International student enrolment in the United States is plummeting. As reported by the Institute of International Education’s Open Doors Project, new international student enrolments have been dropping for three years straight.
With the release of the latest report this week, commentators have noted that new international enrolments are down more than 10% from their highest mark.
There’s an easy culprit for this: the Trump Effect. Commentators have argued that Donald Trump’s election has soured the image of the United States as a desirable destination for international students.
Or has it?
To conflate decreasing numbers of international students with the 2016 presidential election presumes that the United States is central to international student mobility fluctuations. But what is sorely missing from this conversation is an examination of what is happening in Asia, where nearly three-quarters of the 1.1 million international students in the United States originate.
All over the world, universities seek to participate in the global competition reshaping the international higher education landscape. Universities in Asia are no exception. Over the past two decades, these universities have been expanding their research capabilities and infrastructure with substantial support and resources from their own governments.
This is certainly happening in China, the largest sending country of international students. China’s Double First Class University Plan seeks to transform a handful of Chinese universities into world-class institutions.
The plan targets specific disciplines in order to enhance the research output of designated universities through special funding schemes. And the results are palpable, with more Chinese universities breaking into the top 200 within university rankings in the past few years.
Not just senders of international students, Asian universities have also sought to capitalise on international student mobility trends by restructuring their curricula to follow a more global orientation.
In many institutions across South Korea, for example, the curriculum caters to the growing number of international students on Korean campuses by offering more courses in English. Today, top universities in South Korea conduct up to a third of all their classes in English.
Rethinking international student mobility
What is clear from higher education activities in Asia is that they bring another dimension to our understanding of international student mobility. The common understanding of international students is that they come from countries in Asia and study in the United States and other English-speaking destinations.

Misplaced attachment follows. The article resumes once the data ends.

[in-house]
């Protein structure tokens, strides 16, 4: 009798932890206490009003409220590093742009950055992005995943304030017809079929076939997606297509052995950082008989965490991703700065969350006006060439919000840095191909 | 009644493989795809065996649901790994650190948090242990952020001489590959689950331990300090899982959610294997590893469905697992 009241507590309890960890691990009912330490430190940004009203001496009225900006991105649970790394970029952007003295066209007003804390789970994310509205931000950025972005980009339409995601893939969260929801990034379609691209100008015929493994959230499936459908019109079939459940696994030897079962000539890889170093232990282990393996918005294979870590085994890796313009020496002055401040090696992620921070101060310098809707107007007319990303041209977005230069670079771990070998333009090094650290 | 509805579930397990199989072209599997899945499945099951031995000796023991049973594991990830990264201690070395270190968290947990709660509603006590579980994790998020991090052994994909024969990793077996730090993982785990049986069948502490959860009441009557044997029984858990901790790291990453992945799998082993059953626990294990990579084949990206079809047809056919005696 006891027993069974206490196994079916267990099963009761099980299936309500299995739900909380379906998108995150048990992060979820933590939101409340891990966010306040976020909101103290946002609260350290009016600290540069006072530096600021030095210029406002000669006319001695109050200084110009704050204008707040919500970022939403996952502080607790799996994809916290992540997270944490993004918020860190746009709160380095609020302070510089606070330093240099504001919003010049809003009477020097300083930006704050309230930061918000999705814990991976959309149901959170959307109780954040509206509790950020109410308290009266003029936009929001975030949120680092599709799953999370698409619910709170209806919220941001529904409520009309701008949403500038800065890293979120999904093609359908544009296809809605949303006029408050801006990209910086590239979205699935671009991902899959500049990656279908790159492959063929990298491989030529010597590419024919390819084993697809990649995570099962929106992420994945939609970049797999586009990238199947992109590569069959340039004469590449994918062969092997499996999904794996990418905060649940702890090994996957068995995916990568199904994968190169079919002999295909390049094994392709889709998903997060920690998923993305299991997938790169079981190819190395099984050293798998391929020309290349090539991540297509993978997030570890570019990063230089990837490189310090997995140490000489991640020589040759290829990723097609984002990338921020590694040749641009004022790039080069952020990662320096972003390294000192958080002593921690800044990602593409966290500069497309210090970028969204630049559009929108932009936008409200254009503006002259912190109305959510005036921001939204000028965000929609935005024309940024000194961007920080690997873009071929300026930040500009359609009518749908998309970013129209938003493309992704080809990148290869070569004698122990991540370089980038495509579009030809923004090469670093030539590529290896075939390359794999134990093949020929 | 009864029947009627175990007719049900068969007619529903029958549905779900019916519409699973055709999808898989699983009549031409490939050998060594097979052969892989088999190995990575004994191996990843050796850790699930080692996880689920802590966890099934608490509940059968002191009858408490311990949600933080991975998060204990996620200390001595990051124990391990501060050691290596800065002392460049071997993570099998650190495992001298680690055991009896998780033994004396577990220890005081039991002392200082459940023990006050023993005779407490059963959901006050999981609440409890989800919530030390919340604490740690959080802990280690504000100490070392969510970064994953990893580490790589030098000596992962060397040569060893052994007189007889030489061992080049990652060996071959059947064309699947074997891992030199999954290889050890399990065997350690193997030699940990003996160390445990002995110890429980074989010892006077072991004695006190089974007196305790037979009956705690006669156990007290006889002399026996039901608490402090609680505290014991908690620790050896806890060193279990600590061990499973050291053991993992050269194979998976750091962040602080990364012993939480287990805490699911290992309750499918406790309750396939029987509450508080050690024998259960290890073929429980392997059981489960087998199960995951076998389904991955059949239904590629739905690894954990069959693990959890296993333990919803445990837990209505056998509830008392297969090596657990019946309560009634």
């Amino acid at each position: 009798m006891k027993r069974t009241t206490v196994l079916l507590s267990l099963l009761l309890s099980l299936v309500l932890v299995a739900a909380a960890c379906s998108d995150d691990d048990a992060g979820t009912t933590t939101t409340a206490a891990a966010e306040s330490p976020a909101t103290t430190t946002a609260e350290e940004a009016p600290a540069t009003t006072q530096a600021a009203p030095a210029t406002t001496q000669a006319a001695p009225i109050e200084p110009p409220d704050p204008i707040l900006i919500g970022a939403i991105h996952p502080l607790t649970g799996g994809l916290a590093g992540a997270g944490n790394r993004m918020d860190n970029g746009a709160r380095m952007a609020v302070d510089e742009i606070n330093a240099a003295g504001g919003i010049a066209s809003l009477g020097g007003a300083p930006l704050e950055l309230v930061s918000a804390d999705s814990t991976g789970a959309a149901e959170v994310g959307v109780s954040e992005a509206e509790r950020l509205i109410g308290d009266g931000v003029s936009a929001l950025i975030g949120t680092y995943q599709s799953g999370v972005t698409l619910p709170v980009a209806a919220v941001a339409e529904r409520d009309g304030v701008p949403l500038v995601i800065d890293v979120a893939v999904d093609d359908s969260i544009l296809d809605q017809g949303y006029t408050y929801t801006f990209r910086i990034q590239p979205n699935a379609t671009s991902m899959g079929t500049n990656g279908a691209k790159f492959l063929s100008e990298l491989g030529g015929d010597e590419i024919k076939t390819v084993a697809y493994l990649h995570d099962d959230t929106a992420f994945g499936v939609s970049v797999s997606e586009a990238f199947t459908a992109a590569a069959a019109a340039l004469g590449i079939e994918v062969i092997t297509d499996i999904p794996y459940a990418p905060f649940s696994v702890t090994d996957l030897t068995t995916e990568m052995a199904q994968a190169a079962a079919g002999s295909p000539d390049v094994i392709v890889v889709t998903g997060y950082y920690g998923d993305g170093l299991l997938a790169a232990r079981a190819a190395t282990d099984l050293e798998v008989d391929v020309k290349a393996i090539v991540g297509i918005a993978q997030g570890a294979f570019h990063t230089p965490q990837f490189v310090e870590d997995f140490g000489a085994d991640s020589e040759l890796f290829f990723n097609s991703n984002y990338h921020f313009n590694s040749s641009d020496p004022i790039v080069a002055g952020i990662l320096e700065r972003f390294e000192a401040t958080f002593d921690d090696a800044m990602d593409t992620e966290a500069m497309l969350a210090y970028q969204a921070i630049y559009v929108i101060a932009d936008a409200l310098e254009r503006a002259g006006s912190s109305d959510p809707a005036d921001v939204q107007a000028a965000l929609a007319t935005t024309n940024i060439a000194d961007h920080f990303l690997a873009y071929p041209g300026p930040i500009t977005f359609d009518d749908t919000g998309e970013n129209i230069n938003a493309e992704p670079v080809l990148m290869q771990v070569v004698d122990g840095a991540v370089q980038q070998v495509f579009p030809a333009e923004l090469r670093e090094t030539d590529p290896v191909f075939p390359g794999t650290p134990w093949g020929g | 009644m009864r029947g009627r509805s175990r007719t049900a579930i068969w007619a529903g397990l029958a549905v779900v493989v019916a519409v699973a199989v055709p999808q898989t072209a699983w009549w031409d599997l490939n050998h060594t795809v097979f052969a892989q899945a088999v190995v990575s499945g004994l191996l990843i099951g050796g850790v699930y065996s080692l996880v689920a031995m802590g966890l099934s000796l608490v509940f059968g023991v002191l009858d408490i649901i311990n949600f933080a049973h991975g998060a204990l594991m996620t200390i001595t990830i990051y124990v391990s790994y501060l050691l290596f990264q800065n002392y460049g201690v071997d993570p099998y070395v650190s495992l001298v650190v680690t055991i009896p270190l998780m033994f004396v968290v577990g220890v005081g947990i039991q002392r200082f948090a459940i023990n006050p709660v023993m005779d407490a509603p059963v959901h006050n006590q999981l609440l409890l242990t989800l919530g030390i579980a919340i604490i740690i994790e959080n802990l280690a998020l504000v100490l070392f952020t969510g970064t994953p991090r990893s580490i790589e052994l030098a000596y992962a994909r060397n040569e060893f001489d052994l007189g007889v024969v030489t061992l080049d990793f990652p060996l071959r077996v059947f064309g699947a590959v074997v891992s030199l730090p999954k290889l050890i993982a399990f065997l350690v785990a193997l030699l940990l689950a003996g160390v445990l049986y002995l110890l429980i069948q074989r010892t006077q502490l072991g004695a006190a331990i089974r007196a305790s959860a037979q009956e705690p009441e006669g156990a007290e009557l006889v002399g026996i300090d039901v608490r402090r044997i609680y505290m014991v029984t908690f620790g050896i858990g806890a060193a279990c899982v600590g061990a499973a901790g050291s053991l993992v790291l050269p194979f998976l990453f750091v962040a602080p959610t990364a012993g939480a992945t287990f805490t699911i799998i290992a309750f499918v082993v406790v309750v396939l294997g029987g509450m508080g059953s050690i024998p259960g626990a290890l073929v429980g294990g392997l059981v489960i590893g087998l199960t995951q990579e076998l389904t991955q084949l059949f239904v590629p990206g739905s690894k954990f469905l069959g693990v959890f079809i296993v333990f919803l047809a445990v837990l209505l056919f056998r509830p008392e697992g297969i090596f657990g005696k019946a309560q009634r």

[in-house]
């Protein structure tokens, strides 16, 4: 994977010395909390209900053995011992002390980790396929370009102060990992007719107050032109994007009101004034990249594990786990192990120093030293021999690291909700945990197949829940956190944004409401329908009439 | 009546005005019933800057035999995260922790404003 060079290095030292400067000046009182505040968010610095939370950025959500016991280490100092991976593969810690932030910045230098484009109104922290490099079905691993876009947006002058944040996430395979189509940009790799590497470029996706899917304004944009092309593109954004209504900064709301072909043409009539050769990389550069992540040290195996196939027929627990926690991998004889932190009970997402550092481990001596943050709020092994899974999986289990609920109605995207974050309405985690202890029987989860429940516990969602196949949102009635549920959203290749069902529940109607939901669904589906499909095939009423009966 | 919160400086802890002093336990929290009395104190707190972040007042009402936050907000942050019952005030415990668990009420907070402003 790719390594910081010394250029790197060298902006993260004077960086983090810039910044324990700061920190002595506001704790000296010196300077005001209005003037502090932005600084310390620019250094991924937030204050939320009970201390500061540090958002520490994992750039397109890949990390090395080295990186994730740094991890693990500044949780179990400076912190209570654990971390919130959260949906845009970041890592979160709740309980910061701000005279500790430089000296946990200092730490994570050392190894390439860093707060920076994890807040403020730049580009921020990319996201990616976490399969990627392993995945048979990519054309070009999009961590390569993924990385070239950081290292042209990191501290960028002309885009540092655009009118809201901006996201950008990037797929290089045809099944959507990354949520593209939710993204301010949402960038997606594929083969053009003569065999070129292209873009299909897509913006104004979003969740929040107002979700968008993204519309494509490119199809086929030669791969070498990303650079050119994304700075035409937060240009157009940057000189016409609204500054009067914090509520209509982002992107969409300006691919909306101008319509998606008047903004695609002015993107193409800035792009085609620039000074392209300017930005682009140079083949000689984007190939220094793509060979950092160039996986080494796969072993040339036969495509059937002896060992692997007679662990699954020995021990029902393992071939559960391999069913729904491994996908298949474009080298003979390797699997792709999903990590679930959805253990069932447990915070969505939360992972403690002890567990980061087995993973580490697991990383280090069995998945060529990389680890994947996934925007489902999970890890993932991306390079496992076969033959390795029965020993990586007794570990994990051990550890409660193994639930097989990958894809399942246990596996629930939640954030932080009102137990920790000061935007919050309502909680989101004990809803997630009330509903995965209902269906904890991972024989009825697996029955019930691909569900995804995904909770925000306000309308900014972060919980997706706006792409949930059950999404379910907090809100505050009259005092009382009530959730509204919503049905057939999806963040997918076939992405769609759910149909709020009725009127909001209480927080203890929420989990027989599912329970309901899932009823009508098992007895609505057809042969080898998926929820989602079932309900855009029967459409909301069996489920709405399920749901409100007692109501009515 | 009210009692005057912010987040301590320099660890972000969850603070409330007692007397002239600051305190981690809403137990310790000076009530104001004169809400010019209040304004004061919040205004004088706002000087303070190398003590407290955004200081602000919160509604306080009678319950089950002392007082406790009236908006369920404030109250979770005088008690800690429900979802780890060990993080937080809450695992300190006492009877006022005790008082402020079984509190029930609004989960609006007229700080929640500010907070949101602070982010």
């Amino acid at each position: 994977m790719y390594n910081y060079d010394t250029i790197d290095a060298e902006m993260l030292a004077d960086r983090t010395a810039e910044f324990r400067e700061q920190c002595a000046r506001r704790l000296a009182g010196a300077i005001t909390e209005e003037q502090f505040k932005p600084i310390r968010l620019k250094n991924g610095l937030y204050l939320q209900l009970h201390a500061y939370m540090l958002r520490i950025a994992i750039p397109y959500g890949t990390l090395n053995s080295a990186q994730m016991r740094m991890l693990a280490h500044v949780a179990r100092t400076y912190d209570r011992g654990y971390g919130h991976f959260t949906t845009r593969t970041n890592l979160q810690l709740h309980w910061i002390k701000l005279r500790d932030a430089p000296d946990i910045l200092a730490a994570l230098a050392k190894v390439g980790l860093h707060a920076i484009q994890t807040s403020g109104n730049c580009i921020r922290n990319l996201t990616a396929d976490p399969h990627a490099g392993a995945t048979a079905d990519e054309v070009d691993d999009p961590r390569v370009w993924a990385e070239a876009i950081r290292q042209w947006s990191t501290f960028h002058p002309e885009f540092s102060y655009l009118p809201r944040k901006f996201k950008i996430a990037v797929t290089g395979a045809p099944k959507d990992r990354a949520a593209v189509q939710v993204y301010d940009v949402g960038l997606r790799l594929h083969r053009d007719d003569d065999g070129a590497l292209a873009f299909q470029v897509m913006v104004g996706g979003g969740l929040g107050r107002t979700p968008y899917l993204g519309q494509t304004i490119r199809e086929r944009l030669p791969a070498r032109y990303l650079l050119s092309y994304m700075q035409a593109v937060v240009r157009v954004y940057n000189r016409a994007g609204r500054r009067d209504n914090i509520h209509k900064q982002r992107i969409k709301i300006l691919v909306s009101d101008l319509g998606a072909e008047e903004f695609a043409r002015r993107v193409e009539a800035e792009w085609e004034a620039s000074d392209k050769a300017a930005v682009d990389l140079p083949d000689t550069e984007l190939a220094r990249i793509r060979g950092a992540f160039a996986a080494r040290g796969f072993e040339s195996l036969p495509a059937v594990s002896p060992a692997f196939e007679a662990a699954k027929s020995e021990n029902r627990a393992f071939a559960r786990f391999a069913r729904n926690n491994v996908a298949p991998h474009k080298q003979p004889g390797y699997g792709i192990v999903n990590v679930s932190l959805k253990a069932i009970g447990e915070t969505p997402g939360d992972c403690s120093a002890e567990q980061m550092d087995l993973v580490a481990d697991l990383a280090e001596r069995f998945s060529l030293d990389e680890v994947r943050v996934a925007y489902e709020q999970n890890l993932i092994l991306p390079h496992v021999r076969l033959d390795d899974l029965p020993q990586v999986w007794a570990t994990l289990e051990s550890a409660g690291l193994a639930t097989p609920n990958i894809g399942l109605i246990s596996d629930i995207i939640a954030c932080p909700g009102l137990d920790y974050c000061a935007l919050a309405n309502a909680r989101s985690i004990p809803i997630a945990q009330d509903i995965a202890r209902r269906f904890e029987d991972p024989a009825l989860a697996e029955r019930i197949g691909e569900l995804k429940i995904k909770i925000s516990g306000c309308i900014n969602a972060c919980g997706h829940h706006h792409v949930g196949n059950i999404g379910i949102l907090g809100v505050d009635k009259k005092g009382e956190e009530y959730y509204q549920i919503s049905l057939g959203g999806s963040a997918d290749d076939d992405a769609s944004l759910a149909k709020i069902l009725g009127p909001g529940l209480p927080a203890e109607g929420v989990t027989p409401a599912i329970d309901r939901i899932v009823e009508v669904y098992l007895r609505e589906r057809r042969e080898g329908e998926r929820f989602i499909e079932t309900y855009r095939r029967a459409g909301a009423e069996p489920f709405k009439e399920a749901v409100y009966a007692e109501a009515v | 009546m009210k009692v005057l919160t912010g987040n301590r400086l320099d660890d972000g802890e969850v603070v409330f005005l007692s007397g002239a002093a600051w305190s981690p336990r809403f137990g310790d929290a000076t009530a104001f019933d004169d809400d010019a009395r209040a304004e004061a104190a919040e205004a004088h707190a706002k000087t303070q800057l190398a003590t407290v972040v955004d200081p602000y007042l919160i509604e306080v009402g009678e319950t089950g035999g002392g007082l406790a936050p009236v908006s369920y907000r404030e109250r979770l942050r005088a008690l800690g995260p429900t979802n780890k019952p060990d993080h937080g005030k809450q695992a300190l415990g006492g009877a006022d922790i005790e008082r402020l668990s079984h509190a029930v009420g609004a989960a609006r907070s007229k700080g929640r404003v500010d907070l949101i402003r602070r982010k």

As such, universities within these countries must compete with each other for this mobile and affluent population. But what is often overlooked in contrast to this general trend of why international students go abroad is why potential international students do not go overseas in the first place.
And indeed, many Asian students are finding more compelling reasons not to go overseas exactly because Asian universities are internationalising.
With rapidly improving positions in university rankings, opportunities for high impact research and globally oriented curricula, Asian universities have become desirable destinations for internationally minded students within their own borders.
In my years of research on international student mobility, this is what I have coined as reverse student mobility, the idea that internationalisation efforts in a sending country’s higher education sector actually lead to the reversal of domestic student outflow.
Asian students are not just looking to destinations like the United States for international education; they now have a myriad of opportunities at home.
Decentring the United States
Growing nativism in the United States and ratcheted-up tensions with China, fuelled by the Trump administration, are certainly a pressing challenge in international higher education today, something that Jenny J Lee and Simon Marginson lament. But perhaps the bigger challenge is how often the United States has become central to our understanding of international higher education trends. While acknowledging the dangers of growing nativism in the United States, we must also broaden our perspective.
By re-evaluating international student mobility flows from Asia to the United States not just from the perspective of what is happening in the United States but also equally weighing what is happening in Asia, we are forced to look beyond obvious considerations, such as the Trump Effect, in order to gain a fuller picture.
This requires commentators to reconsider who and what are prioritised in international higher education discourse. It requires higher education leaders to exercise an understanding of the higher education landscape beyond their own borders. And it requires scholars of Asia to effectively share expertise on these matters with a wider community.
While criticising an America First policy, we must also shed our America First myopia.